01: Smoke of Satan: Conservative and Traditionalist Dissent in Contemporary American Catholicism (Oxford, $27.50) by Michael W. Cuneo, provides an intereresting look at the subcultures of the Catholic right.
Cuneo, a Fordham University sociologist, examines such movements as conservative Catholicism; prolife activism; traditionalism (which emphasizes a return to pre-Vatican II Catholicism); and radical Marian-apocalyptic movements, such as the one gathered around Veronica Lueken in Queens, N.Y., and the Apostles of Infinite Love, a Canadian group that claims the true papacy.
Through interviews and vivid descriptions, Cuneo puts flesh and bones on these renegade priests and others rebelling against the modern church, as well as showing how they are influenced by the individualism and utopianism of American religion. (It should be noted that RW‘s editor helped in researching the book).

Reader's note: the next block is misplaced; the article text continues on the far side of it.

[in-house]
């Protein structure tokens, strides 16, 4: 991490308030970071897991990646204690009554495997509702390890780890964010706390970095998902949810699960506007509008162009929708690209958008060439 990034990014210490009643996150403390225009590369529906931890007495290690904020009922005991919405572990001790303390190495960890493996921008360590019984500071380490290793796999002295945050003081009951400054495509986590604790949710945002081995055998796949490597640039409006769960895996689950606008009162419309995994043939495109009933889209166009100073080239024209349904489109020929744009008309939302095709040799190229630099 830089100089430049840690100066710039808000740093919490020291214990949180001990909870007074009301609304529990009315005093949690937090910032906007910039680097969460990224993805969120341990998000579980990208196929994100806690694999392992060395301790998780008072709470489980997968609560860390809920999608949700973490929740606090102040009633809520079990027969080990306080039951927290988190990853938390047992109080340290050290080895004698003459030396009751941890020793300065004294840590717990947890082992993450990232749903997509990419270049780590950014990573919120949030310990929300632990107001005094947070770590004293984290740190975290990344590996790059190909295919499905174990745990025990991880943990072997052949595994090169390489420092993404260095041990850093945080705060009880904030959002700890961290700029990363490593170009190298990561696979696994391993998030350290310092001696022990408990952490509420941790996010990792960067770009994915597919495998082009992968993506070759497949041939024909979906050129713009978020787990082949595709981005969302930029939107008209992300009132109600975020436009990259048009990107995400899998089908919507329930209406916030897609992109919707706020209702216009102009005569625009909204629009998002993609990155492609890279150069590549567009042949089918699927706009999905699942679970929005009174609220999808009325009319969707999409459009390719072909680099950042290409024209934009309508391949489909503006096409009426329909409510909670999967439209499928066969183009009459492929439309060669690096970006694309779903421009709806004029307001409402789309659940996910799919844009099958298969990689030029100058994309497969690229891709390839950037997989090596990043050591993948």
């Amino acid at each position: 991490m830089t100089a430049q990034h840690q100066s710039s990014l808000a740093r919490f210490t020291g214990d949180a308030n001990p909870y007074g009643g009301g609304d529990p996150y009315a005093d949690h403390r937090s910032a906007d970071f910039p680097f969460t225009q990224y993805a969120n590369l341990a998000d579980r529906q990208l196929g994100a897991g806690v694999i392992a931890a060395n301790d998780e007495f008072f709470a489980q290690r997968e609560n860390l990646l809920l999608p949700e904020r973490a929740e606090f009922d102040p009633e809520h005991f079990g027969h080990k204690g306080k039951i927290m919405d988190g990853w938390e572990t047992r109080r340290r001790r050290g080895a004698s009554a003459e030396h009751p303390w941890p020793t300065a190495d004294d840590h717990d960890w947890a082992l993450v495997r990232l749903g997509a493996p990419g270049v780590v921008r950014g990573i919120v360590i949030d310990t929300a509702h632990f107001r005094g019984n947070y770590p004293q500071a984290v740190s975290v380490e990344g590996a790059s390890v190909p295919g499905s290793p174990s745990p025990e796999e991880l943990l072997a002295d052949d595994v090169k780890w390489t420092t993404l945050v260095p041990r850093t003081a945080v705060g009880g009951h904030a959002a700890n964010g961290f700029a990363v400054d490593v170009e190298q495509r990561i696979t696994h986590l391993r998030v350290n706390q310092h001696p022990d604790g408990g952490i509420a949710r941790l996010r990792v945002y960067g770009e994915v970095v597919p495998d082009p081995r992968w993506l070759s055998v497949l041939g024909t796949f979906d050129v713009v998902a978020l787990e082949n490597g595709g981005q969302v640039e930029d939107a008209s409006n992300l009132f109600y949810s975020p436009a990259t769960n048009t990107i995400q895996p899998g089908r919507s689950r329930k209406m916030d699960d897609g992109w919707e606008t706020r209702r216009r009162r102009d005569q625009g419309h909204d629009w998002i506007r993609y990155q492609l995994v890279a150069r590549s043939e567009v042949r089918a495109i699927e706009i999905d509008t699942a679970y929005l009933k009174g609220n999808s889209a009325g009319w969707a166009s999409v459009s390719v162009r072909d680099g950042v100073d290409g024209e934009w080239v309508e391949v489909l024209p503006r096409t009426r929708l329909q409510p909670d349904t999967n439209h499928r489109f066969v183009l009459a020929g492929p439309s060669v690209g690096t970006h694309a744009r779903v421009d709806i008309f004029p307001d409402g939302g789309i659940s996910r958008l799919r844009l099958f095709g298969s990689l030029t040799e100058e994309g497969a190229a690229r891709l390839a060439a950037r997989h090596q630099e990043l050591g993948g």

02: Anyone interested in a relatively brief but thorough and clear discussion of new religious movements is advised to read New Religions as Global Cultures (Westview Press, $18.95) by Irving Hexham and Karla Poewe.
The authors look at new religions in the perspective of the world religions, tracking how popular Western movements, such as the charismatic momenta and Unificationism, were shaped by traditional religious insights and practices. In other words, the controversial features of many new religions, such as radical conversion experiences, are also found in primitive and other forms of religion around the world.
The book, which carries a helpful glossary of terms, presents a critical look at the anti-cult movement while also examining the abusive elements of some new religious movements.